Christensen

Jorgen Alexander Christensen was a native of Denmark and came to Queensland around 1891, a highly qualified engineer; he spent his early years in Queensland erecting machinery in the central west. He was a highly qualified engineer. Around 1901 he obtained employment at the Railway Workshops at North Ipswich as a fitter. He rose to be leading hand fitter in the locomotive shop, retiring in 1930. He possessed an inventive mind and several of his patents were accepted.

This article appeared in Queensland Railway Express July 1922:* J.A Christensen Fitter. Ipswich Workshops. Design of Patent. Buffer. Lock. £50 Bonus.* He was also an enthusiastic fisherman. In an article in the Queensland times dated 8th of March 1913, it states “An ingenious reel. Recently we have had the privilege of inspecting a very an ingenious brake attachment to a reel which should prove to be a boom to rod fisherman. It is the invention of Mr Alex Christensen of North Ipswich, who does not wish to make anything out of it, but will be only too pleased to explain its mechanism to any amateur fisherman. By the action of a little nut, on the outside; the angler is able to break on just as hard or as easy as required. The break consists of a small spring and lever held in position by a bracket and is worked from the outside by turning a milled-head. It can be adjusted to practically any strength desired. The turn-table connected to the reel is very simple and effective, in fact, the reel complete is one which any rod fisherman would greatly desire.” His first patent was in 1910, unfortunately no details have survived regarding this patent. His second patent was in conjunction with Alfred Edward Jackson and Beresford Yeates Foote.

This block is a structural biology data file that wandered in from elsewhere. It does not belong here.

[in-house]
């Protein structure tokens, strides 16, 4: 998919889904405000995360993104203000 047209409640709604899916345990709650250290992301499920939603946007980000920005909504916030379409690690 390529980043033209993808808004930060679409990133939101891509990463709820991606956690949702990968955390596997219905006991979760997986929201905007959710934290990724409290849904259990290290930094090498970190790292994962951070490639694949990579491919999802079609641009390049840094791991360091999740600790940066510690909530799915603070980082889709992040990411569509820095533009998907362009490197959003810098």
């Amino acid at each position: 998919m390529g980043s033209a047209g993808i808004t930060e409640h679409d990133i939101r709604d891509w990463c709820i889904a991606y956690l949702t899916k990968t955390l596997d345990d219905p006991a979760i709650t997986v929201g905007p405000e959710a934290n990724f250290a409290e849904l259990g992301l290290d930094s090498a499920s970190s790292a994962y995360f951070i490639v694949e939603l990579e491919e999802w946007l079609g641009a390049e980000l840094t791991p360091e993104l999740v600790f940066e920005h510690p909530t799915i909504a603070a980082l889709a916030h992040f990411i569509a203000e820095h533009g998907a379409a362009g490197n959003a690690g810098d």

An article that appeared in The Telegrath(Brisbane) 9th July 1926: Some seven or eight years ago when “Squire” was running snapper trips for the Carlton Club. An engineer from the Ipswich Workshops (Mr. Allen Christenson) produced a reel of his own invention. It was fastened to the ships gunwale and as above stated, worked automatically. It was a great success but then there were some little faults that needed attention. With the War and other obstacles, snapper ships were abandoned and the inventor had no opportunity of finishing his patent. Perhaps he sent his idea abroad. If so, I would like to know.

 

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